Official News Magazine of the Diocese of Spokane
Deacon Eric Meisfjord, Editor
P.O. Box 48, Spokane WA 99210
(509) 358-7340; FAX: (509) 358-7302
Assumption Parish, Spokane: ‘Our church is really the people’
by Bonita Lawhead, Inland Register staff
(From the Oct. 4, 2001 edition of the Inland Register)
Assumption Parish is situated in a nearly park-like setting on Indian Trail Road in northwest Spokane.
As a beginning, the Spokane Diocese had purchased 12.5 acres for the new parish, one of seven started by Bishop Bernard Topel in the late 1950s.
Today, more than 40 years later, the parish makes good use of its property. It’s one of the larger complexes in the diocese, with many building projects conducted during its 43 years.
Assumption Parish comprises a church, the original school, a small youth center in what had once been the rectory, the office building, a new building with classrooms for the upper grades, and a parish center with gym.
Originally, a convent was built for the Dominican Sisters who taught at the school, but that was torn down after their departure.
When it was started, Assumption Parish had 240 families, taken from the burgeoning St. Charles Parish to the southeast. Father Ralph Schwemin was Assumption’s first pastor, and a newspaper account at that time called him “an expert in building.” By the time fund-raising started, the number of families had grown to 327. Today the number stands at 875.
Even though Assumption Parish was formed Aug. 15, 1958, it wasn’t until 1979 that it had a formal and separate church building. The worship space for Assumption parishioners, which was supposed to be temporary, was located in the school.
Until the school building was completed, however, parishioners worshipped in the gym of Westview Elementary School, setting up and taking down the folding chairs every Sunday for a year. The parish’s first Mass in the school, on Aug. 15, 1959, was memorable in that the building did not yet have its roof, doors or blacktop.
Father (now Msgr.) John Donnelly was pastor when the church was built. His predecessor was Father William Skylstad — now Bishop Skylstad — who was pastor at Assumption for two years, from 1974-76.
Ground was broken for the new church on Aug. 15, 1978. The church was designed by architect and parishioner William Fiedler, who called his plan “unsophisticated.” Master builders for the project were Leo Higgins and Paul Russell, who governed nearly 200 volunteers.
One construction estimate came to $375,000 plus furnishings; the church’s actual cost was $300,000, including furnishings. A remarkable accomplishment.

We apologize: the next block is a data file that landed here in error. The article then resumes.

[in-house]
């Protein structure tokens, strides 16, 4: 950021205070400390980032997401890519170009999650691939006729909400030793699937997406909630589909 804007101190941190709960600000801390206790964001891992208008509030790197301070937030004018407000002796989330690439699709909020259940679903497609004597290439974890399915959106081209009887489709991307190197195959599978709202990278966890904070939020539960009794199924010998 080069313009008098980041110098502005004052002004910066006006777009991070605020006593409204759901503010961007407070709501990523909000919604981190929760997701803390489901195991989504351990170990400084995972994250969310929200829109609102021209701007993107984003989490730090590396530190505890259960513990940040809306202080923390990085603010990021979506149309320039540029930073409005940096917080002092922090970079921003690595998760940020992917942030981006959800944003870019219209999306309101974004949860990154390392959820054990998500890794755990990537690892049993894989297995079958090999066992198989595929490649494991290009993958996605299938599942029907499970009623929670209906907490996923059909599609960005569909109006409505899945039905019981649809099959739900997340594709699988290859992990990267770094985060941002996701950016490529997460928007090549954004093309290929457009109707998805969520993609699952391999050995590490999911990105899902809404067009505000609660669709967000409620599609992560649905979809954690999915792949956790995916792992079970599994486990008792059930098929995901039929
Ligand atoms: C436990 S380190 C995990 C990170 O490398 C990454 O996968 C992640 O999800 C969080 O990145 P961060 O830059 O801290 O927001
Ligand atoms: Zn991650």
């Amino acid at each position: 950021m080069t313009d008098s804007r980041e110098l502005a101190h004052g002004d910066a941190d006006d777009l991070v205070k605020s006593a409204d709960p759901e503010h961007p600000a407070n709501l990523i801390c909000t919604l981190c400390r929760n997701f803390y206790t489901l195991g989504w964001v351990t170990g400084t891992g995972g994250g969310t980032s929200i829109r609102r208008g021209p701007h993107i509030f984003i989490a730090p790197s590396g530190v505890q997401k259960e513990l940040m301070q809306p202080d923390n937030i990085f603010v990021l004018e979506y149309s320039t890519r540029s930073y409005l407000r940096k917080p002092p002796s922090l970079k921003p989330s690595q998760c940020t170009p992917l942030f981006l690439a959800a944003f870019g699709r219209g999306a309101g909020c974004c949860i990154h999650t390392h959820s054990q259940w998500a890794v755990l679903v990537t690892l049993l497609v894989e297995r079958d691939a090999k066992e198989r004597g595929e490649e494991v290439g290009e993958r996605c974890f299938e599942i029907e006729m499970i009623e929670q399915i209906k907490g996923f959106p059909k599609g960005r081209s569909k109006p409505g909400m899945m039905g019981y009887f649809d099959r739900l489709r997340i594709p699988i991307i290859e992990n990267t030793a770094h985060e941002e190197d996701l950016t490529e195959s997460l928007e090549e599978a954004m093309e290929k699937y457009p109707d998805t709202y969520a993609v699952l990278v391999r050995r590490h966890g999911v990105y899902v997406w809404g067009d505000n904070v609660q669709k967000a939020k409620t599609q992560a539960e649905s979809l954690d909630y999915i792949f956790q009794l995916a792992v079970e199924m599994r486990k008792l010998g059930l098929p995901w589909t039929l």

The church was dedicated by Bishop Lawrence Welsh on Dec. 19, 1979.
The interior of the church is simple, designed to “create a sense of gathering around the altar without actually doing so,” according to architect Fiedler. A seven-foot figure portraying the risen Christ hangs on the wall behind the altar, and the stations of the cross are hung on either side of the nave. Banners which are changed with the liturgical seasons add color to the space.
Many of the furnishings from the former temporary church were moved into the new church. The huge crucifix now hangs in the Blessed Sacrament chapel. One interesting piece is a small marble statue of St. John Vianney; a first-class relic of the saint is in the church’s altar.
Father Mike Savelsky has been pastor since July. Deacons John Crow and Kelly Stewart also serve the parish.
Many parish activities revolve around the school with its 303 students, enrolled in preschool through eighth grade. The junior high and high school youth group, which meets with young people from St. Charles, is an active bunch and they are discussing ways they might arrange to travel to Toronto for World Youth Day next year.
One parish ministry, common to other parishes as well, is that of providing meals for bereaved families after funerals. However, a not-so-common ministry is provided by parish men who furnish an honor guard at every funeral.
The parish is part of the ecumenical Caritas organization, which helps the poor in many different areas. Parishioners are involved in other charitable works as well. Deacon Crow ministers in the jails and he has given talks about his work to parish groups.
Parishioners interviewed for this article shared a common theme: their parish is welcoming and giving.
“We’re like family,” said long-time parishioner Ann Corrigan. “Our parish is very supportive.”
“When a need arises,” said long-time parishioner Rita Puhek, “parishioners respond generously. They’re willing to help anyone anytime.”
Karen Crum, who has been in the parish nine years, echoed their sentiments. “We found Assumption to be very welcoming, especially the older people. It was also willing to support different groups that people might need,” she said. She started a MOMS group. The acronym stands for Ministry of Mothers Sharing.
Parish Council member Bob Niehenke has been in the parish 12 years. He said that Assumption Parish was a “close-knit group, a friendly bunch and very generous. We have a good mix of people.” Out of that comes “a lot of lay leadership,” he said. “People are willing to serve.”
Said Corrigan, “We have many, many good people who have done so much. Our church is really the people.”
And then they danced
Not too long after it opened, in 1961 the parish offered a series of classes on different topics for adult education. Included were the expected classes on religion and even one on philosophy. But the series also offered a class on ballroom dancing.
There is most likely no connection, but a dance was held as part of the festivities when the church was dedicated in 1979.
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